End If
  Next
  
  Set tdf = Nothing
  Set dbs = Nothing

   On Error GoTo 0
   Exit Sub

ListAllTables_Size_Error:

    MsgBox "Error " & Err.number & " (" & Err.Description & ") in procedure ListAllTables_Size "
  
End Sub

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Editing records by adding data to a field can  cause a record to grow and use more space.  Not just by adding new records cause a table to grow.

Note: Unless every field in the table is filled to the max, every record will not use the same about of space.

To estimate the maximum size a table could use is possible if there are no memo fields or attachment fields.  You add up the max length of all the fields. Multiple that by the record.

Curious,  why do you need to know this?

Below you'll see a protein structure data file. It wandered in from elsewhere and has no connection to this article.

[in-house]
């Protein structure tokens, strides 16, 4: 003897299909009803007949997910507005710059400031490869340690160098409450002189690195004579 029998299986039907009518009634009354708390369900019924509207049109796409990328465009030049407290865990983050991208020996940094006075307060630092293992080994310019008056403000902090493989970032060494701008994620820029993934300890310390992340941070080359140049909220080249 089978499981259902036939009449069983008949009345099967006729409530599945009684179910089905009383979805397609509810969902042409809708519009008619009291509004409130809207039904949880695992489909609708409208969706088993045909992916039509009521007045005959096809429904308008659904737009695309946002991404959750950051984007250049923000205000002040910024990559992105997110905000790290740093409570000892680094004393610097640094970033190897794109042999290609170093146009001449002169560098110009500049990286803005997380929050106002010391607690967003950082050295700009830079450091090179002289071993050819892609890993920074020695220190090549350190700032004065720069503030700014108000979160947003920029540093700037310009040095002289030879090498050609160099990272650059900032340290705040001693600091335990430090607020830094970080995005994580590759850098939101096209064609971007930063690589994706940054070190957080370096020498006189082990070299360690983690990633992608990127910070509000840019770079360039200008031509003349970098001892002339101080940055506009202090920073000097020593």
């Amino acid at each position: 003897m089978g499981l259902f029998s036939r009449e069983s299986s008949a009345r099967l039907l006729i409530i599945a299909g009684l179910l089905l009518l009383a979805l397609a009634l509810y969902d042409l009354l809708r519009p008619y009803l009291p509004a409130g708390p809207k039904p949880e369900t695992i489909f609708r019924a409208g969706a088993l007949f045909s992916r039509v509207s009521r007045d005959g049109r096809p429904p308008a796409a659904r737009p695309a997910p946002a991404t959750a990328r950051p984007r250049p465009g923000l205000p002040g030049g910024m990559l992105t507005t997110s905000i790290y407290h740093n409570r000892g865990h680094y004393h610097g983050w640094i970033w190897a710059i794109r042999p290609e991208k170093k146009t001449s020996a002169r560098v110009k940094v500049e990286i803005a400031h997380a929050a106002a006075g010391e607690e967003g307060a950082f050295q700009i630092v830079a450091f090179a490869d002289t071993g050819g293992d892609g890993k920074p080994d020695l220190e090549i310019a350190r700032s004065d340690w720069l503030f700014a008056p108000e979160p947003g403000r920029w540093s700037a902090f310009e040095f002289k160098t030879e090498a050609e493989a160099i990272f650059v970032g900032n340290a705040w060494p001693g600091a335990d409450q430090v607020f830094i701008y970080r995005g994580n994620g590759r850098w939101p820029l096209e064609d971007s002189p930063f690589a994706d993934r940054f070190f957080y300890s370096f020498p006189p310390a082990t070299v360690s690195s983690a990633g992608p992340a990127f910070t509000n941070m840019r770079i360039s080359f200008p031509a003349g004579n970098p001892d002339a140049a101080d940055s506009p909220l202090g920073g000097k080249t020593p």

TIP: The more we understand about what you are doing the better advice we can give.

Is your database split?
Is the  back end or un-split database getting over 1 GIG?
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Chuck WoodAuthor Commented:
That works perfecly. Thank you.
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Scott McDaniel (Microsoft Access MVP - EE MVE )Infotrakker SoftwareCommented:
What's the end goal of this? Just curious, really, as your search, and HTC's suggestions, are about the only way to do this.
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Chuck WoodAuthor Commented:
TheHighTechCoach: Sorry but magarity beat you to the solution.
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Chuck WoodAuthor Commented:
LSMConsulting: My end goal is to find table sizes so I can determine where to archive data as several of our Access databases approach the maximum size of 2 GB. You are correct as magarity, then HTC, provided the solution to meet my goal.